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A new wave of refugees across the Balkans and the EU threat of closing its borders has Bosnia-Herzegovina struggling to position itself. Could it be the location of a refugee camp in return for EU funding?
As Austria, Slovenia and Croatia are debating closing their borders to refugees, Bosnia-Herzegovina is considering following suit.
"The only possible response from us would be stricter border controls ... and the closing of the border towards Serbia and Montenegro," said Slobodan Ujic, director of Bosnia-Herzegovina's Service for Foreigners' Affairs.
Ujic's statement comes at a time when the Balkan country is facing its biggest influx of migrants since 2015.
"There is a huge difference if we compare the influx of refugees to Bosnia-Herzegovina last year and this year," Neven Crvenkovic, Bosnia's UNHCR spokesperson, told DW. There have been 6,600 refugees registered so far, 611 of whom requested asylum.
Bosnia-Herzegovina is considered a transit country for refugees and economic migrants on the so-called Balkan route. Most of them are trying to reach EU member states, with Germany and Sweden at the top of the list.
But few opt to stay in Bosnia-Herzegovina. Since the end of the 1992-95 war, the country has been struggling with a poorly performing economy, as well as severe political and ethnic divisions. This situation, combined with the fact that Bosnia-Herzegovina is not a EU-member, have made it unappealing to migrants.
But this seems to have changed since its neighboring countries have tightened border security.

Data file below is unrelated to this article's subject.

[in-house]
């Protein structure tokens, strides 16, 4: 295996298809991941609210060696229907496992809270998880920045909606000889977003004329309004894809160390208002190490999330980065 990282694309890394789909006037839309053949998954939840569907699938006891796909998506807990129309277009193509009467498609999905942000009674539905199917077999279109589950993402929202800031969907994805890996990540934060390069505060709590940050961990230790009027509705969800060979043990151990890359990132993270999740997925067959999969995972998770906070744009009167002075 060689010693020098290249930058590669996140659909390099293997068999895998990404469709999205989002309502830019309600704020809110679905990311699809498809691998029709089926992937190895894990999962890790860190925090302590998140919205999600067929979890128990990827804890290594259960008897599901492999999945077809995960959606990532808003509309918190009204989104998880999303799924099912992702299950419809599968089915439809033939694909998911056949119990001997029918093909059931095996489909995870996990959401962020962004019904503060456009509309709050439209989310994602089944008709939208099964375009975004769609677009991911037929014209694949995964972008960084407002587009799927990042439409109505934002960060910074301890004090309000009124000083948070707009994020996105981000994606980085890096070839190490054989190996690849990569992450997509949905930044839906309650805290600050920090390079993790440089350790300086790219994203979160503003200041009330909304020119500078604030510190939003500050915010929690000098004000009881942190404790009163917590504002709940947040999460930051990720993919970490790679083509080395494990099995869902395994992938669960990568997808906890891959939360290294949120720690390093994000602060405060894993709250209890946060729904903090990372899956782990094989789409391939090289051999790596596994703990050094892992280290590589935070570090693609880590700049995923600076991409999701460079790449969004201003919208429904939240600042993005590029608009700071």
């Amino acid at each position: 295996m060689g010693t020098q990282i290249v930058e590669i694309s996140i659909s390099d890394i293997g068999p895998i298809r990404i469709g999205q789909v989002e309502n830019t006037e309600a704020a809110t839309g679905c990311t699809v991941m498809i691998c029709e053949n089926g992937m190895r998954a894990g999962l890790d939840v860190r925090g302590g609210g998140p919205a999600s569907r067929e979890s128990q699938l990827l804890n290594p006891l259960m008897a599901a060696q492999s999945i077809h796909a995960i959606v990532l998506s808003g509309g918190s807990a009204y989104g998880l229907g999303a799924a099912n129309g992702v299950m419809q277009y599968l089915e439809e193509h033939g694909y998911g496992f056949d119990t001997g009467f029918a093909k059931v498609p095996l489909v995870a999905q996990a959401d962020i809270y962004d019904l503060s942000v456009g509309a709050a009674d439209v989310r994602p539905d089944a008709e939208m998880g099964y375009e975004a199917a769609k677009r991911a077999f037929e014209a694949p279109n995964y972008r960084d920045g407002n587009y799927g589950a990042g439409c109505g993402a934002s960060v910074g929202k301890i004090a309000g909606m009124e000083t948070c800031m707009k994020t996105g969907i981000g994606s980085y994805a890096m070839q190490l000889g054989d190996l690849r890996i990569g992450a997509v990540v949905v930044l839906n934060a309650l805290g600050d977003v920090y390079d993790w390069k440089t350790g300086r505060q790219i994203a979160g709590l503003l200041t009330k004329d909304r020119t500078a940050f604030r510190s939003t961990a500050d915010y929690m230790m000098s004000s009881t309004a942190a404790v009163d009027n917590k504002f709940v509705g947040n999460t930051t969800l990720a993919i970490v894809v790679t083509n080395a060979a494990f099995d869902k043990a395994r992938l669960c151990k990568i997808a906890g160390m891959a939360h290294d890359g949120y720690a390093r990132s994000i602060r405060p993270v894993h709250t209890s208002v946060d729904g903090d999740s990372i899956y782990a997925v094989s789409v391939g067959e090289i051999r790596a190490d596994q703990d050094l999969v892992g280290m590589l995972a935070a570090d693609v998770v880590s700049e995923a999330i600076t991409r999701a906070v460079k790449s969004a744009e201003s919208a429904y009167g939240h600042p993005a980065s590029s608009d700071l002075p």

No longer just a transit country
In Bosnia-Herzegovina's capital, Sarajevo, the train station area is frequented by such migrants, mostly Syrians, Pakistanis, Afghans, Iraqis, but also Libyans, Palestinians, Algerians and Moroccans. They sit under trees and around the fountain discussing how to get registered, to get some information or any kind of assistance.
The UNHCR, together with local partners in Bosnia-Herzegovina, provides legal and psychological support to such migrants.
But several volunteers and local organizations continue to help those in need. Pomozi.ba (Help), a Sarajevo-based citizens' organization, distributes hundreds of meals to migrants every day. The organization has also provided accommodation for some 100 people with children.
Locals donate food, clothes and hygiene items. Most of them still remember the horrors of the 1992-95 war and the 43-month siege of Sarajevo.
"It is sad to see so many people living just under the open sky, probably thinking on their families and friends back home and waiting for some assistance from us. I do not have much, but I give as much as I can to help someone," says Amra, a young volunteer.
Nedeljko Simic from Srebrenica and his Polish wife, Jagoda, took in a pregnant Algerian woman and her husband earlier this year.